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2024 04 23T122810Z 1 LYNXNPEK3M0H7 RTROPTP 4 UKRAINE CRISIS RUSSIA COMPANIES
2024 04 23T122810Z 1 LYNXNPEK3M0H7 RTROPTP 4 UKRAINE CRISIS RUSSIA COMPANIES

Russian ministry sees 2024 GDP at 2.8%, but with higher inflation, weaker rouble


Russian ministry sees 2024 GDP at 2.8%, but with higher inflation, weaker rouble

(Reuters) – Russia’s economy ministry improved its expectations for 2024 gross domestic product (GDP) growth to 2.8% from 2.3% in new forecasts published on Tuesday, while envisaging a weaker rouble and shrinking current account surplus in the years to come.

Russia’s economic rebound from a 2022 slump relies heavily on state-funded arms and ammunition production as Moscow prosecutes its war in Ukraine, masking problems that are hampering an improvement in Russians’ living standards.

The International Monetary Fund this month raised its 2024 forecast for Russia’s GDP growth to 3.2% from the 2.6% projected in January, pointing to strong government spending and investment related to the war, as well as higher consumer spending in a tight labour market and strong oil export revenues in spite of Western sanctions.

Economy Minister Maxim Reshetnikov, speaking at a government meeting, said the main factor behind economic growth was domestic consumer and investment demand.

The economy ministry expects GDP growth of around 2.3% in 2025-2026, while the rouble is forecast to make a steady decline to trade at an average of 101.2 to the dollar in 2026, compared with current levels around 93.

Russia expects oil prices to fall, the forecast showed, and the export price of Russian oil until 2027 is seen at $65 a barrel. Russia’s Urals crude currently trades at around $79 per barrel.

Russia’s success in circumventing the West’s oil price cap, through redirecting exports to friendly destinations and the opaque ownership of a so-called shadow fleets of ships to transport oil, has eased sanctions pressure, but reduced export revenues can still harm the budget deficit.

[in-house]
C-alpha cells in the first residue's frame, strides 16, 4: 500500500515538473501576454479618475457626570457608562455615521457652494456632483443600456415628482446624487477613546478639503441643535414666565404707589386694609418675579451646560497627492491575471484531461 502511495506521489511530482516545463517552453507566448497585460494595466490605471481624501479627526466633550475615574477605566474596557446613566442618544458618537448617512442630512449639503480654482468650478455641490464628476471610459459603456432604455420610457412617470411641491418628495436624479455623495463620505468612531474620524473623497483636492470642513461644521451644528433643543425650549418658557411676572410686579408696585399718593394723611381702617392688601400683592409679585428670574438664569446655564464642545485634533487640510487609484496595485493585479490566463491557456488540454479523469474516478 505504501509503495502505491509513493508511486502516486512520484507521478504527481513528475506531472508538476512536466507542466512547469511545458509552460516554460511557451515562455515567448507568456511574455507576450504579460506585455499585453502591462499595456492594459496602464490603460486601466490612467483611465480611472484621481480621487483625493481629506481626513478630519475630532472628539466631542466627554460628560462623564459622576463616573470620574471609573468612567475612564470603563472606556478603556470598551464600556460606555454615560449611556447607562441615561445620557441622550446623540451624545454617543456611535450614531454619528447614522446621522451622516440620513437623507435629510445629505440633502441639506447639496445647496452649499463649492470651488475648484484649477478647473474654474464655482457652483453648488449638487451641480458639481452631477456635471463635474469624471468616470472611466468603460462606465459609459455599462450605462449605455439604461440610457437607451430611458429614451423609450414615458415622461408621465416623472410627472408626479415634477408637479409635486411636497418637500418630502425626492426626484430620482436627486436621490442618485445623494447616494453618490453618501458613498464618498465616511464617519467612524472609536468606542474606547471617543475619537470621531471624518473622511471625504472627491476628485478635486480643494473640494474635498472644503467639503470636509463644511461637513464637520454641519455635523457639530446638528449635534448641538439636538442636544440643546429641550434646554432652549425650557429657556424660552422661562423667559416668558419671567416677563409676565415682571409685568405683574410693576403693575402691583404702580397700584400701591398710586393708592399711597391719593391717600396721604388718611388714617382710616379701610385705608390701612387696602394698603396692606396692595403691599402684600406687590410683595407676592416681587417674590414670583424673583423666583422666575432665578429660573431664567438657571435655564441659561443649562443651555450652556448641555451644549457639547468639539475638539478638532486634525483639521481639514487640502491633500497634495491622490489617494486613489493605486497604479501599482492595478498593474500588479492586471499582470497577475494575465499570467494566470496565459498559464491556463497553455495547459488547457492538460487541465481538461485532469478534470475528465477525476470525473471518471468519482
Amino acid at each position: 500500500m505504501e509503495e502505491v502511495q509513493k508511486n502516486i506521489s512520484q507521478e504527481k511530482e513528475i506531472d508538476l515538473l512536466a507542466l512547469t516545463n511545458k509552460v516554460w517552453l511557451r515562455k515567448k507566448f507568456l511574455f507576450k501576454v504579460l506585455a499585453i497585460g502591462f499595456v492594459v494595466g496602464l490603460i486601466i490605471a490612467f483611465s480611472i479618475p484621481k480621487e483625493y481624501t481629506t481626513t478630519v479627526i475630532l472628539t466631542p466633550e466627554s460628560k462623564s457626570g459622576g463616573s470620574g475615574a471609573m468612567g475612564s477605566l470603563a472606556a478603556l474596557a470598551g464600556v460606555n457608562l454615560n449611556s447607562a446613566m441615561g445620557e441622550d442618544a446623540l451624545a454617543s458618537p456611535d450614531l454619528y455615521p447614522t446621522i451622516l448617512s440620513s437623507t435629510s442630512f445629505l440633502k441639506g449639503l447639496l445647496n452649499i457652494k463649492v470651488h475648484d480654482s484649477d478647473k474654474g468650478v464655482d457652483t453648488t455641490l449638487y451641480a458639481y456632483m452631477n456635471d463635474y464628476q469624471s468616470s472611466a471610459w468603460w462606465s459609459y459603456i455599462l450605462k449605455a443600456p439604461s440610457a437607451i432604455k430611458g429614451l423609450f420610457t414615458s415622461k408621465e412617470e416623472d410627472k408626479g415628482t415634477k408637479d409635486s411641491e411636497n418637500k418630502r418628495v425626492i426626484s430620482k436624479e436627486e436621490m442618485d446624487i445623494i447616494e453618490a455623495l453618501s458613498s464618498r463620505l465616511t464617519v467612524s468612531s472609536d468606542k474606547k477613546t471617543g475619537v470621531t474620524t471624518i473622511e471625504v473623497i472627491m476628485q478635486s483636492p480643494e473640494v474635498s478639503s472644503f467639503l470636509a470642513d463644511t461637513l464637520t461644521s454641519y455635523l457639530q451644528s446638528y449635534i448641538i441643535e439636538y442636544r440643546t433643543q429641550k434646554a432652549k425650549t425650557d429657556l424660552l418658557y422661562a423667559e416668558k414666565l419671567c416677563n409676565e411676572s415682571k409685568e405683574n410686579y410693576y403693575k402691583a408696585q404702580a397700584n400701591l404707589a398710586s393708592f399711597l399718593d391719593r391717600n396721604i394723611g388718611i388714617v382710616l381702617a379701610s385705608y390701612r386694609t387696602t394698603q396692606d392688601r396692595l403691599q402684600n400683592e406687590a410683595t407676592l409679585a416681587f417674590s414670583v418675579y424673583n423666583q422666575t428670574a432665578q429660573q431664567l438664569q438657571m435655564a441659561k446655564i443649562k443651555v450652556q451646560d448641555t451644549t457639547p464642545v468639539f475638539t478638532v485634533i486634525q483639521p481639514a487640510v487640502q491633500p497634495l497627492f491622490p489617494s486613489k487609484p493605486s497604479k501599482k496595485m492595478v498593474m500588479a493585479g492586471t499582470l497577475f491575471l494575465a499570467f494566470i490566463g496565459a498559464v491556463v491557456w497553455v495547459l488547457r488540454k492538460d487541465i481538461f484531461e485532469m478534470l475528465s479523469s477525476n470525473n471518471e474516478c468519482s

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Russia’s war in Ukraine is draining state coffers – the liquid part of Moscow’s rainy day fund has fallen sharply since the invasion – but economists say that even oil prices as low as $60 a barrel still allow Russia to retain a fiscal safety net that could last for years.

Reduced export revenues are seen squeezing Russia’s trade and current account balances. The trade balance is expected to drop by more than 30% in the coming years, compared with previous estimates and expectations for the current account surplus are down threefold, to as low as $25.3 billion in 2026.

“Risks also remain,” Reshetnikov said. “Externally, this is first and foremost a slowdown in the global economy as a whole and in the economies of countries that are Russia’s main trading partners, as well as continued sanctions pressure.”

The ministry improved forecasts for real disposable incomes and retail trade. Incomes, partially driven by high government spending and the tight labour market, are seen increasing 5.2% in 2024, up from 2.7% growth in the previous forecast.

The ministry expects inflation to end the year at 5.1%, above the previous estimate and the central bank’s 4% target. Analysts expect interest rates, currently at 16%, to stay in double digits until at least mid-2025.

The ministry does not anticipate Russia solving its labour shortage conundrum any time soon, according to the forecasts. Unemployment, currently at a record low 2.8%, is seen hovering at 3% from 2024-2027.

 

(Reporting by Darya Korsunskaya, Alexander Marrow and Maxim Rodionov; Editing by Andrew Osborn and Ros Russell)

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